J.R.'s San Francisco Update

Wednesday, August 22, 2007


In the interest of time, I've decided to resurrect this blog rather than start a new one. So ignore the part about San Francisco at the top and consider this J.R.'s Europe Update for the next couple of months. I'm sitting at London Heathrow and have noticed a observations.

First off, every time I come through I always have to chuckle at how much Brits look like Brits. I have this solid picture in my head of the British face and -- wow -- there are some cliche British faces in Britain. The best examples I can think of right now are the star of Shaun of the Dead, and in particular, his mother-who-turns-zombie. A good half of them bear an eerie similarity to one of the characters in that flick.

Never one to disappoint, the London weather -- in the middle of an August afternoon -- is absolutely dismal. It's gray, drizzly, and generally sour ... again, just as I remember it.

Let's see, what else ... oh, yes! Italians and Spaniards wear really colorful shoes. You can pretty much pick them out based on their feet alone. Apparently in order to feel like a fiery Latin person, you must wear bright pink shoes. To complete the effect, a lime green shirt helps. That really sets of the pinks shoes.

OK, that's it for now. I leave for Barcelona in two hours!


P.S. I'm a bit troubled by how unbelievably weak the dollar is and how much that sucks for me. When moving over to the pound, I'm losing almost 50%. The Euros prices aren't quite as bad but we're still looking at close to 30% difference when you factor in fees. Ouch.

Wednesday, April 12, 2006


Coincidences are strange things.

I just finished going over pictures of Italian villas and farmhouses that need to be posted to a client's website. Some of these structures are gorgeous, pristine wonders of architecture, others are so rustic and dilapidated that you wonder how they could be inhabited.

They all share one thing though: they are old. I mean really, really old. I'm not talking about fifty years old, or a hundred years old, we are talking about structures built in the 16th, 12th and 9th centuries. One even has a traces of a foundation from the 1st century AD. We are talking about manmade structures that stretch back to a time before computers, before electricity, before discovery of the new world, before anyone even protested the idea that you could fall off the end of the world.

The people who built these structures lived an entirely different kind of life. Now their homes that they built from scratch using nothing but the raw materials around them are being sold for millions of Euros to those who have made their fortunes sitting in offices, typing on computers.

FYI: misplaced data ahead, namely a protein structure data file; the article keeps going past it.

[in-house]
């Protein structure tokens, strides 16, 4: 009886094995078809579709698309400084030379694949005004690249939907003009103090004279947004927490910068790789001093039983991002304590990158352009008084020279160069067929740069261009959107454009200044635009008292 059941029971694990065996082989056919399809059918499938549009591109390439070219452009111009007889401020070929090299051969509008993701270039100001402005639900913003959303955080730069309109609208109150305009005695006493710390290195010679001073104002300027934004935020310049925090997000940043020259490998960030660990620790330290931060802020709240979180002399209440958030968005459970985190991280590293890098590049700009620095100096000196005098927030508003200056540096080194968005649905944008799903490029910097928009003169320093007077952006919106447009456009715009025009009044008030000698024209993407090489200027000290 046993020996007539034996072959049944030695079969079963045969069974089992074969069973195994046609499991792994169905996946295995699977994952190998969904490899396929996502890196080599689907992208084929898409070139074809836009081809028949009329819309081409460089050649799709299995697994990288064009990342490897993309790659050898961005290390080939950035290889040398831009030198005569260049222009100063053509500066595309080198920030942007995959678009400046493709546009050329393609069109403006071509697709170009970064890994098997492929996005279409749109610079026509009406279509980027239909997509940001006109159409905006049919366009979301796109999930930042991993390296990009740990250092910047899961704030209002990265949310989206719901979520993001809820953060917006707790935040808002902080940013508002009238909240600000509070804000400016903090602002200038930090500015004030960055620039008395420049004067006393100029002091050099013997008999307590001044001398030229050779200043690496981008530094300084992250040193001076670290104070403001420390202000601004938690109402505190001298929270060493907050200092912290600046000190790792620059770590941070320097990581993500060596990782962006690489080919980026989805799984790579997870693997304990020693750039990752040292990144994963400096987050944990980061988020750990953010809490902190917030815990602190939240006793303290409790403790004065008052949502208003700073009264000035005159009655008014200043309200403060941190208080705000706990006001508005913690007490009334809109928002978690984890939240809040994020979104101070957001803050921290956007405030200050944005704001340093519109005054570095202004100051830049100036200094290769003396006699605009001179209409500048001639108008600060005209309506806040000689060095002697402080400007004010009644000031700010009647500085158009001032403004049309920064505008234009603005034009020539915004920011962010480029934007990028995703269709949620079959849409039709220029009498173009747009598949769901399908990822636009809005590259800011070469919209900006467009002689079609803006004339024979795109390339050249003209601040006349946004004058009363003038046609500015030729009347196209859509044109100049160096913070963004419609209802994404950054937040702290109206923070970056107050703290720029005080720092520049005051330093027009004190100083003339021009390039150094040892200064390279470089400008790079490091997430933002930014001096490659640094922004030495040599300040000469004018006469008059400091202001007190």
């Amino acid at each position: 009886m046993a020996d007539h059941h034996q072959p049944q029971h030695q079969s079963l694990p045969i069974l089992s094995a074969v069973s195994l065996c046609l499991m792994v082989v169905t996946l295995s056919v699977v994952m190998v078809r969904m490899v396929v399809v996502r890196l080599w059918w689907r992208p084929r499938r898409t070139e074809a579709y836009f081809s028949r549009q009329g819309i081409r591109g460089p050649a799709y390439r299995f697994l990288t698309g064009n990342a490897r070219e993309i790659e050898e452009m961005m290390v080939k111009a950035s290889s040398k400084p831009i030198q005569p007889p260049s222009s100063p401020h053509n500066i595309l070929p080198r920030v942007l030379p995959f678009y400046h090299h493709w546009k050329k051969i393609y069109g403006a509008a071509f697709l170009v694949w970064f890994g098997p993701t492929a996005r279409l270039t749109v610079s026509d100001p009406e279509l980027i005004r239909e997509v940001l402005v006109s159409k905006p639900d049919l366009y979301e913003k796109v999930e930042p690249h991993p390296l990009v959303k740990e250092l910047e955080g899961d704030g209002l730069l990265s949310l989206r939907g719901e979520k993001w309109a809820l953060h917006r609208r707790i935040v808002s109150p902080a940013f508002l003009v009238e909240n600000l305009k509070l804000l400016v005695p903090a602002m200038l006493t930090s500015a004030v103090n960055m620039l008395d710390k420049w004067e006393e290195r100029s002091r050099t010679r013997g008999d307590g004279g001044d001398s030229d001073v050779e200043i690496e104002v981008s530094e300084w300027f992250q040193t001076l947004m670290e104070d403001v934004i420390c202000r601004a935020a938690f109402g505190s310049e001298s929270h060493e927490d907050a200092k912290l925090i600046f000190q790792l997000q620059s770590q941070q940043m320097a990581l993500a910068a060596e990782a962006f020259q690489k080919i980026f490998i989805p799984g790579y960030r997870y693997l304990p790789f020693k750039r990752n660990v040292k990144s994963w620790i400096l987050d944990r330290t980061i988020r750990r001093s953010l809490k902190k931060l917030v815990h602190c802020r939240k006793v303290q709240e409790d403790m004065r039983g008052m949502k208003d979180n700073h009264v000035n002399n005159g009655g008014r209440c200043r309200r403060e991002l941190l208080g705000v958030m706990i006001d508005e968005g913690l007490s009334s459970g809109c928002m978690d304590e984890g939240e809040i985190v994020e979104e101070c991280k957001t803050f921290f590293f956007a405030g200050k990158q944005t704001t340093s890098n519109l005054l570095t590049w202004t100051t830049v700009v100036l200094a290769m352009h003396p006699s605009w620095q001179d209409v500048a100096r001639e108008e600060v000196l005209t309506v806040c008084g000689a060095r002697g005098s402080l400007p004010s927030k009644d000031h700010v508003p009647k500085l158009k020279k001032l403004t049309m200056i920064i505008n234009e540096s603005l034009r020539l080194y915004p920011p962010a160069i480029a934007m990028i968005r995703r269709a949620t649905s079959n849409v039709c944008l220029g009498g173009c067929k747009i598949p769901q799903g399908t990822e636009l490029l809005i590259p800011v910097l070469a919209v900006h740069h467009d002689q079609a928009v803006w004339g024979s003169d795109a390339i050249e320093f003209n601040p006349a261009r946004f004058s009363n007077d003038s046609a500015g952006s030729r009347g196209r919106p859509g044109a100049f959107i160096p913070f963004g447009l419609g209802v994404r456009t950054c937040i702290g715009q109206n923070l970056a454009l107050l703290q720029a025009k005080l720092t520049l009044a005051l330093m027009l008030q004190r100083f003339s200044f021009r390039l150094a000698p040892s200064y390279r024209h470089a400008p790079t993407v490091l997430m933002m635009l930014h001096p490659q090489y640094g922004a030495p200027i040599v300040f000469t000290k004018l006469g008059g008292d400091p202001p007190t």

After looking at these properties, my next stop on the web is to a website called alistapart.com and to an article about the ubiquity of computing technology today and the dearth of it that is coming. RFID tags in every product you own, sensors on every building, city wide wi-fi so you can always be in touch, data carried by our own bodies electro-magnetic fields. This is sci-fi on the Scale that Orwell and Bradbury wrote of.

Literally as I am reading this article this slightly odd fellow sits down next to me and starts complaining about his foot. I try to ignore him assuming he is just another of the crazies that frequent Market street on any given day. He then leans over, says "Excuse me" and asks in a thick Italian accent "If all of a sudden you could not use your computer, your cell phone, your dvd player, if it was all wiped out by a virus or some other disaster, do you think you would be happier?". Needless to say, I am bit taken aback.

I counter with the fact that the computer is essentially the source of my income. I protest that there are lots of benefits. I rack my brain for a reasonable, convincing argument. Ultimately I have to concede that I probably would be happier if I spent less time on the computer and more time in the real world.

So there is this middle-aged Italian man (with eyes that you would expect to find in someone of ninety): He has never used a computer. He has two masters degrees in classical studies and psychology. He speaks four languages but has never typed and every job he applies for requires computer skills. He is a crumbling, peaceful italian farmhouse who knows he faces extinction in a changed world and doesn't seem to care.

Then there is me: I design cyber architecture, order my groceries online, spend more time talking on Skype than in person, watch digital video on my LCD TV, and instead of stepping outside to see how cold it is, I check the weather via cellphone text message to 466-45. I'm everyware guy, basking in the amazing fusion of technology in our lives and trying desperately to ignore the fact that it makes us ever more distant from those around us.

It's not that I haven't thought about some of these points before. But when put in front of me in such an obvious way, I can't help but think that someone is trying to tell me something.

I guess I'll have to google "coincidences +life +changing" and see what I get.